Sing What You Want To: Spurs And Ajax Fans Should Teach Lodz How To Handle Anti-Semitic Abuse
CNN’S James Masters, reports on news that the Polish prosecutor says Lech Poznan fans chanting “Move on, Jews! Your home is at Auschwitz! Send you to the gas (chamber)!” to Widzew Lodz supporters is not anti-Semitic.
Polish football writer Michal Zachodny tells CNN: “This case is being discussed a lot in Poland and rightly causing critique of the system and its decision. Although the PZPN, the Polish Football Association, has introduced stricter laws and are more proactive in dealing with such problems than they were, there is no plan, no willingness to do anything with the problem. There is no special police line to report abuse anonymously.”
Is doing the Poznan turning your back not only on the action but also on racism?
No. Prosecutor Monika Rutkowsk says the Poznan fans’ chants were directed at the opposing team and not specifically at Jews.
She’s right. The aim is to upset the opposition, to make them gnash their teeth and feel the sting of insult. Best of all if they cry. The chant is unpleasant because it’s meant to be. Do Poznan fans greet a workmate of family member who supports Lodz with an order to be gassed? It’s unlikely.
Lech Poznan have responded, issuing this statement: “The club has already expressed its condemnation of this type of behaviour and has fulfilled its obligations to the police and prosecutors. The club does not deal in the prosecution of groups of fans, because this is the task of the aforementioned police and prosecutors. One of the aims of the club is to educate its fans, to talk with them and eradicate certain issues. This approach has been in place at the club for many years.”
Who goes to the match to be educated? But CNN is keen to educate its readers. We get a spot of history:
Known as a “Jewish club” in the same way as English team Tottenham Hotspur and Dutch side Ajax are, Widzew and the city’s smaller club, LKS Lodz, are often taunted by rival team’s fans… The problems within Polish football are not confined to Poznan and Lodz — Krakow and Warsaw witness similar incidents whenever those cities’ clubs play each other. Cracovia, a club founded by Jews in 1906, endures a hateful relationship with its Krakow city rival Wisla, which is driven by anti-Semitism. Wisla’s hardcore supporters, known as the “Anti Jude Gang,” are infamous for their chanting and banners, even though the club has signed Jewish players in the past.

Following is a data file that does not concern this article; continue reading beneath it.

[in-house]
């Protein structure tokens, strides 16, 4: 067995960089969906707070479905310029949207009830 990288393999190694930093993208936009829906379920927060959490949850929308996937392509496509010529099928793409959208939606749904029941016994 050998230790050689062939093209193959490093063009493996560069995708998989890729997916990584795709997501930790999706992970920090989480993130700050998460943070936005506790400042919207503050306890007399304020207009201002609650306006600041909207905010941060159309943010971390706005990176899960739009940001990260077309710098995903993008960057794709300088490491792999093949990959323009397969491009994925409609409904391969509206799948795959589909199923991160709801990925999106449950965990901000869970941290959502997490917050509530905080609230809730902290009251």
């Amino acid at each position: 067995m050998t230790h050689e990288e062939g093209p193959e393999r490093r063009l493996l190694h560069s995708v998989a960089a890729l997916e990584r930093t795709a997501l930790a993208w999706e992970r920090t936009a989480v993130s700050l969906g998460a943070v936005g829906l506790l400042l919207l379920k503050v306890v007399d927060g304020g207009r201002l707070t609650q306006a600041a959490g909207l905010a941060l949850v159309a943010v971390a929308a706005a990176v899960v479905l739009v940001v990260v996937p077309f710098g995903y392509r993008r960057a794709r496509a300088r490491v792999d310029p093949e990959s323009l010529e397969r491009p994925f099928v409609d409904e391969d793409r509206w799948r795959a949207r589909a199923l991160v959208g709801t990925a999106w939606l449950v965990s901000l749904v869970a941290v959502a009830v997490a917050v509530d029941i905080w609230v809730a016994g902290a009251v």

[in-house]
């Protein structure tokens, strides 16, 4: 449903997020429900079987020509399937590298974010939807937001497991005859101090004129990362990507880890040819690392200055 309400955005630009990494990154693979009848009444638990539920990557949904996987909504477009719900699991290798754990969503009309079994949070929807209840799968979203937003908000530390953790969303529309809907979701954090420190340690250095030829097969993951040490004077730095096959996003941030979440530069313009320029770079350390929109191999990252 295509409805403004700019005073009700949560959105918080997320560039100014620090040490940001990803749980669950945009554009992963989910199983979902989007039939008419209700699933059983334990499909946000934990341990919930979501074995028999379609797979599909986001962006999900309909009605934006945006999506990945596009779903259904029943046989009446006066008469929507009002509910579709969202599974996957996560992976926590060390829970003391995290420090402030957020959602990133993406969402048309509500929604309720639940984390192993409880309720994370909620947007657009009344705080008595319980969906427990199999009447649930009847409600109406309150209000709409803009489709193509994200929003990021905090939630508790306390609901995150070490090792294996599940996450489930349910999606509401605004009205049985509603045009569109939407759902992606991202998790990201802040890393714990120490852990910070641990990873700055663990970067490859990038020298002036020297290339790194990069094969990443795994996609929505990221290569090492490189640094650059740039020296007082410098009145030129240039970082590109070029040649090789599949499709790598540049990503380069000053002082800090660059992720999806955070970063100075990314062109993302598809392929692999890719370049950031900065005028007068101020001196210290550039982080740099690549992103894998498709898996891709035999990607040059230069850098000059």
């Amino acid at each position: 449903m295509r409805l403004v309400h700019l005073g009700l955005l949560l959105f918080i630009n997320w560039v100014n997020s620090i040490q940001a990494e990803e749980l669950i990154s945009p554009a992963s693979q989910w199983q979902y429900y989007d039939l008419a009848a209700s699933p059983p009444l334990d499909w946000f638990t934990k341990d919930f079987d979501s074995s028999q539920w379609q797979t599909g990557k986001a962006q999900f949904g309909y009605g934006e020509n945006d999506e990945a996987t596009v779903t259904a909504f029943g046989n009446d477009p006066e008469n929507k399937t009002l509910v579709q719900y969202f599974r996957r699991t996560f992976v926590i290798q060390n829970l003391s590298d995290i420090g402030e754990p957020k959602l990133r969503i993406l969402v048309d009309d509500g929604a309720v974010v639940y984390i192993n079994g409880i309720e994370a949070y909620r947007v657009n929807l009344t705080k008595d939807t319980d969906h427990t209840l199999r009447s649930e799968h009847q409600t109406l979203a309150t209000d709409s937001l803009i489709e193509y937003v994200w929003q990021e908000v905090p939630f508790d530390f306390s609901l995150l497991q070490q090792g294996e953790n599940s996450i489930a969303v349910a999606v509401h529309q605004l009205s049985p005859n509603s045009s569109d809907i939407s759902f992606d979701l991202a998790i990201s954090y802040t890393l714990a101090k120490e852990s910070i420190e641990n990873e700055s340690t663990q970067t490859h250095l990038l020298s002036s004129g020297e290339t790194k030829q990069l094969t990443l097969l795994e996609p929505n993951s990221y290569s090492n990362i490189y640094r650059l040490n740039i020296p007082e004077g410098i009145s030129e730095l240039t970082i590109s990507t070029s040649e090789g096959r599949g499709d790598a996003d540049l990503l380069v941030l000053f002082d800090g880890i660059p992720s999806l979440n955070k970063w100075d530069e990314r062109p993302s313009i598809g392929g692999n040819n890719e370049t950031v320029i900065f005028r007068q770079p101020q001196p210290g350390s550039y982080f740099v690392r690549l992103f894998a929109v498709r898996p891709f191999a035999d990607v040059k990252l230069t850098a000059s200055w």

The mention of Spurs is interesting. Last year, the ridiculous Society of Black Lawyers demanded that Tottenham fans stopped singing “Yid Army”, refrain from saluting ejected fans and players and with cries of “Yiddo! Yiddo!”and all and any other mention of Yids. The FA stated: “Use of the term in a public setting could amount to a criminal offence and leave fans liable to prosecution.” Calling yourself a Yid must be outlawed.
Journalist Hans Knoop says: “When they yell ‘Jews, Jews!’ or ‘Super Jews,’ it’s about firing up the team and nothing else.”
Says one Spurs fan:
“I used to work for a wine merchant, and I used to do a lot of deliveries to the BBC at White City. I remember walking along with a trolley load and seeing Les Ferdinand coming towards me, this was after he’d finished at Tottenham and he was a pundit, and I gave him a big ‘Yiddo!’ as he came past. He cracked a big grin and said ‘Cheers, mate, nice one!’.”
The professionally offended and knowing want to control what Spurs fans say, even if it is positive and used as means of identification. In response to the FA’s demands to cut it out, Spurs fans chanted “We’ll sing what we wan to”. Good. We should all join in.
As Duleep Allirajah writes:
What the ‘You can’t say that’ brigade fails to understand is that the trading of terrace insults is just pantomime. The taunts are largely ironic. We don’t really believe that Scousers are hubcap thieves or that Welsh fans are sheep shaggers. It’s just banter. Equally, I very much doubt that anyone on the receiving end of these playground taunts is genuinely hurt. In Italy, the football authorities sadly fail to see the irony of these regional jibes. In October, AC Milan were ordered to play a match behind closed doors after their fans had sung a little ditty suggesting that Neapolitans were dirty, smelly cholera-victims. However, in a remarkable and heartwarming show of solidarity, the Napoli fans staged a protestdemanding the right to be insulted. They chanted anti-Napoli insults and unfurled a banner proclaiming: ‘[We are] Naples cholera-sufferers. Now close our curva!’
Instead of ringing 606 to complain about offensive songs, British fans ought to follow the Napoli example. It’s time to grow a thick skin and stand up for the right to be offensive.
This is a trailer for Nirit Peled’s film Superjews:
Lodz fans should take note. Don’t take being called Yids who deserve to be murdered as an insult. Mock it for the stupidity it represents. (Do Poznan fans really want to shout about agreeing with the Germans who raped their country? Do you really want to be the collaborators?) Don’t whine about this pathetic abuse, Lodz fans. Say ‘Up yours’ to Poznan. Just as Ajax fans are the “Superjews”, dressed in Star of David hats, waving Israeli flags and belting out Hava Nagila and Spurs fans declare “We are the Yids”, Lodz fans can subvert the abuse.
Sing what you want to.